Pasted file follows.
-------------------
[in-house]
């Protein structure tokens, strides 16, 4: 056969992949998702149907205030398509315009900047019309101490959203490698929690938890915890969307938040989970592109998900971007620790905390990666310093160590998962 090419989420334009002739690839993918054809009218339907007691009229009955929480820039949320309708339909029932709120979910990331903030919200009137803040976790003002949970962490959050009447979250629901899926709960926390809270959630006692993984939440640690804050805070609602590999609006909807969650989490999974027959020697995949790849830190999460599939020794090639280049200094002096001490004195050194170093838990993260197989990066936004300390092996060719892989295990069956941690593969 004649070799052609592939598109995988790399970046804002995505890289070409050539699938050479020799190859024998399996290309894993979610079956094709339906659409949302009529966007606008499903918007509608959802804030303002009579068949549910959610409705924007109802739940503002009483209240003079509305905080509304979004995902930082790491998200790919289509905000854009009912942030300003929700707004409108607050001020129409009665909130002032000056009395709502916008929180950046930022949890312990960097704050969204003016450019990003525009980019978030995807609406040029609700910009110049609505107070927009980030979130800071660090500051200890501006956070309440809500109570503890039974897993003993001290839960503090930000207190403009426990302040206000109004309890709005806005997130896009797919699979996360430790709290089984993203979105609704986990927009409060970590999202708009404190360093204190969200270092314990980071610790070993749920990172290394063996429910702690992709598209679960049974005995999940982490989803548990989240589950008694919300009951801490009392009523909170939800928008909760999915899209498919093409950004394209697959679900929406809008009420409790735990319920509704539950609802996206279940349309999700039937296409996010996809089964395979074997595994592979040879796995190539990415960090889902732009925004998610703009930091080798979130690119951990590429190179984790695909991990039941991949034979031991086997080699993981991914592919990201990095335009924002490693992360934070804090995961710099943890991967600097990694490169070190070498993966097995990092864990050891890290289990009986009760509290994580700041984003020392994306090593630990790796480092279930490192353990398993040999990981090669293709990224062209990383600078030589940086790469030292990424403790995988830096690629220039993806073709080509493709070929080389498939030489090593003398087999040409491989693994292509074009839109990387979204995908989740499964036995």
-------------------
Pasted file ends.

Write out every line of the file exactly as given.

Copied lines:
[in-house]
């Protein structure tokens, strides 16, 4: 056969992949998702149907205030398509315009900047019309101490959203490698929690938890915890969307938040989970592109998900971007620790905390990666310093160590998962 090419989420334009002739690839993918054809009218339907007691009229009955929480820039949320309708339909029932709120979910990331903030919200009137803040976790003002949970962490959050009447979250629901899926709960926390809270959630006692993984939440640690804050805070609602590999609006909807969650989490999974027959020697995949790849830190999460599939020794090639280049200094002096001490004195050194170093838990993260197989990066936004300390092996060719892989295990069956941690593969 004649070799052609592939598109995988790399970046804002995505890289070409050539699938050479020799190859024998399996290309894993979610079956094709339906659409949302009529966007606008499903918007509608959802804030303002009579068949549910959610409705924007109802739940503002009483209240003079509305905080509304979004995902930082790491998200790919289509905000854009009912942030300003929700707004409108607050001020129409009665909130002032000056009395709502916008929180950046930022949890312990960097704050969204003016450019990003525009980019978030995807609406040029609700910009110049609505107070927009980030979130800071660090500051200890501006956070309440809500109570503890039974897993003993001290839960503090930000207190403009426990302040206000109004309890709005806005997130896009797919699979996360430790709290089984993203979105609704986990927009409060970590999202708009404190360093204190969200270092314990980071610790070993749920990172290394063996429910702690992709598209679960049974005995999940982490989803548990989240589950008694919300009951801490009392009523909170939800928008909760999915899209498919093409950004394209697959679900929406809008009420409790735990319920509704539950609802996206279940349309999700039937296409996010996809089964395979074997595994592979040879796995190539990415960090889902732009925004998610703009930091080798979130690119951990590429190179984790695909991990039941991949034979031991086997080699993981991914592919990201990095335009924002490693992360934070804090995961710099943890991967600097990694490169070190070498993966097995990092864990050891890290289990009986009760509290994580700041984003020392994306090593630990790796480092279930490192353990398993040999990981090669293709990224062209990383600078030589940086790469030292990424403790995988830096690629220039993806073709080509493709070929080389498939030489090593003398087999040409491989693994292509074009839109990387979204995908989740499964036995």